Order to restrict use of weed killer herbicide in India delayed, deadline for objections extended
Aug. 11, 2020
Amid demands from several organisations to impose a complete ban on use of Glyphosate in India, the Centre has extended a deadline for two months to receive objections or suggestions on the agriculture ministry’s recent draft order on restricting use of the herbicide.
The ministry had notified the draft order on July 7 and given 30 days to stakeholders including experts and farmers to submit their comments on it.
“The deadline has, now, been extended for 60 more days through a fresh notification, making it possible for stakeholders to
send suggestions to the government on the July 7 draft order till October 4,” said an official.
Though the ministry in its draft proposed only restricted use of Glyphosate through pest control operators (PCOs), several
organisations, including Alliance for Sustainable and Holistic Agriculture (ASHA) and RSS-affiliate Swadeshi Jagran Manch
(SJM), have been demanding complete ban on the use of the herbicide which, they claim, is quite hazardous for human health
Maharashtra-based farmer organisation, Shetkari Sanghatana, on the other hand, opposed restriction or ban on Glyphosate,
arguing that the move will hurt genetically modified cotton farmers in the country.
There have been reports of widespread use of Glyphosate, essentially a weed killer, by those cotton farmers who are illegally
growing unapproved transgenic varieties of HTBt (Herbicide Tolerant) cotton to save on labour costs in Maharashtra and other states.
The Shetkari Sanghatana has long been demanding approval of HTBt cotton variety. Many farmers in Maharashtra have openly
been planting HTBt cotton and using Glyphosate to save on labour costs.
The SJM national co-convenor, Ashwani Mahajan, even flagged this issue in his objections on the July 7 draft order. He, in his
note to ministry, said that the Glyphosate is blatantly being used for illegally grown cotton and this has been going on for years
with full knowledge of a central regulator under environment ministry.
Similarly, the ASHA in its response on the draft order on restriction of use of Glyphosate, said, “On the face of it, it appears as
though this will indeed restrict the usage and bring down the rampant and illegal misuse of Glyphosate quite beyond its
registered uses. And may be the agriculture ministry thinks that this is adequate to address the legitimate scientific concerns
around the numerous adverse impacts of Glyphosate.”
“However, the hitch with this order is that the government has not restricted sale of Glyphosate and has sought to regulate
‘usage’ of Glyphosate. Usage, which happens after the pesticide is purchased at the retailer end is not regulated and not in control of the government in terms of its capabilities to regulate. In the absence of end-use regulation, it is unlikely that the government will be able to check whether usage after purchase by farmers is happening through pest control operators (PCOs) or not, that too in the case of lakhs of farmers who are currently using Glyphosate indiscriminately, without full information on the chemical,” said Kavitha Kuruganti, Co-Convenor, ASHA, while pointing out at major flaw of the July 7 draft order.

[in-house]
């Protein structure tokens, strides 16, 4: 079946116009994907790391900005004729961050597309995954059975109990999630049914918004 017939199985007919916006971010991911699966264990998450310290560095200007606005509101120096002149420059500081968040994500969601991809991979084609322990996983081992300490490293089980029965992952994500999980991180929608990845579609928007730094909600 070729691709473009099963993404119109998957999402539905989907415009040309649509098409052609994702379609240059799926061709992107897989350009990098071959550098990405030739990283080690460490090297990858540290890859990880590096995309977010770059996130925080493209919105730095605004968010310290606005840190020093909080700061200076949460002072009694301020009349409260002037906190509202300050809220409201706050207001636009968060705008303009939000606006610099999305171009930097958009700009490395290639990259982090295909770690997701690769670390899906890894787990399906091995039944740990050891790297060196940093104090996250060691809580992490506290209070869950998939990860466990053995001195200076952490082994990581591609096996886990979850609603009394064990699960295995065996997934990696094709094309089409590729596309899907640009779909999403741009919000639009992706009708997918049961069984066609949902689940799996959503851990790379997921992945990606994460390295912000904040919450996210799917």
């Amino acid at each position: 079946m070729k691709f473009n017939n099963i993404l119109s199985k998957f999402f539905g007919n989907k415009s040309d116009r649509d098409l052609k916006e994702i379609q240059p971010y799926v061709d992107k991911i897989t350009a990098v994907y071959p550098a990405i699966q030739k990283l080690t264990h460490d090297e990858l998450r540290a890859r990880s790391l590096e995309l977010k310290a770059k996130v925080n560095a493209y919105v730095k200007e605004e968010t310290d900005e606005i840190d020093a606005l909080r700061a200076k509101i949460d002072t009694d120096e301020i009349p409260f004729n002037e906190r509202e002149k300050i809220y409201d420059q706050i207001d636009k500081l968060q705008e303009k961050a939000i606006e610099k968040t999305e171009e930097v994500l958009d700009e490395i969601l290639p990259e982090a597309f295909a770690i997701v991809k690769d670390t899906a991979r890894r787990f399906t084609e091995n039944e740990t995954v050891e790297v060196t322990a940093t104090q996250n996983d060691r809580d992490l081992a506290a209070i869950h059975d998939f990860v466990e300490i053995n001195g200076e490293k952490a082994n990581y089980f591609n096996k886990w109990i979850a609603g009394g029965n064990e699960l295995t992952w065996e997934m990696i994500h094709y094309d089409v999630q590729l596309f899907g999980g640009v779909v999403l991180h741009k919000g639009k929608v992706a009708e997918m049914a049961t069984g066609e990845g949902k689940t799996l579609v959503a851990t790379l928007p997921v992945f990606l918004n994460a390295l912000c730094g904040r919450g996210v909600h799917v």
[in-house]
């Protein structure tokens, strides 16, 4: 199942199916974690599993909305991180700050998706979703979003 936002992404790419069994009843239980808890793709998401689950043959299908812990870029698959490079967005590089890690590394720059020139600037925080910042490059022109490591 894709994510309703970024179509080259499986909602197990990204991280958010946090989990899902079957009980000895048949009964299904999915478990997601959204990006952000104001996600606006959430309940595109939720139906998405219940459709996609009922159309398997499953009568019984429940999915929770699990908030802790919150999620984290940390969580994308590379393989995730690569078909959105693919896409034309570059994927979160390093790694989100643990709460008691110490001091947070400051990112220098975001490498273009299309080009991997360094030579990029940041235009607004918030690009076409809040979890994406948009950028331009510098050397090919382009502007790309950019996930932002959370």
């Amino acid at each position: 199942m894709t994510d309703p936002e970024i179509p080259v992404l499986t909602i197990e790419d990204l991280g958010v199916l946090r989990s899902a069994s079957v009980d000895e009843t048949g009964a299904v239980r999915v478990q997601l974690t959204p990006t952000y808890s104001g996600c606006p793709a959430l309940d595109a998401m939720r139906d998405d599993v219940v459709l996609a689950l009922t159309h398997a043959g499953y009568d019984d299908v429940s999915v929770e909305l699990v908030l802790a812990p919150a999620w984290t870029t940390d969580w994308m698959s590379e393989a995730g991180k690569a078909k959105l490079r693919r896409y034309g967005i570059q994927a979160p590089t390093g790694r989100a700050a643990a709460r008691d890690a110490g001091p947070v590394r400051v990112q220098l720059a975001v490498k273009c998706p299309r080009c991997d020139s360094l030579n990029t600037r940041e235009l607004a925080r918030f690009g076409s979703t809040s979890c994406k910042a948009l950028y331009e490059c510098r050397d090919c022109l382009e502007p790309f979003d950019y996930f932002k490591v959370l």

Besides, she said, “There is enough evidence on the negative impacts of Glyphosate that warrants a full ban on the toxic
chemical and it is not clear why the Government of India is dithering on the same.”
At present, Glyphosate is approved for use in India for tea plantation and non cropped area. But, definition of non-cropped area
is quite vague. Many states have already restricted or prohibited its sale through different orders in past couple of years.
Andhra Pradesh was the first state to issue orders restricting the usage of Glyphosate by regulating the sales in non-crop
growth seasons in September 2018. Subsequently, Punjab, Kerala, Maharashtra and Telangana had issued orders, restricting
sale of this herbicide.
The West Bengal had in June last year restricted its usage to only 6 tea-growing districts in the state. The Odisha government
also put out orders about educating farmers about negative impacts of Glyphosate.
“One of the key fallouts of herbicides like Glyphosate is also that farmers will start shifting away from poly-cropping to
monocropping, especially when genetically modified herbicide-tolerant (HT) seeds are also clandestinely available. Instead of
multi-cropped resilient farming, this will increase riskiness in farming, that too in the age of climate change which requires
resilient farming as a key adaptation strategy,” said Kuruganti.
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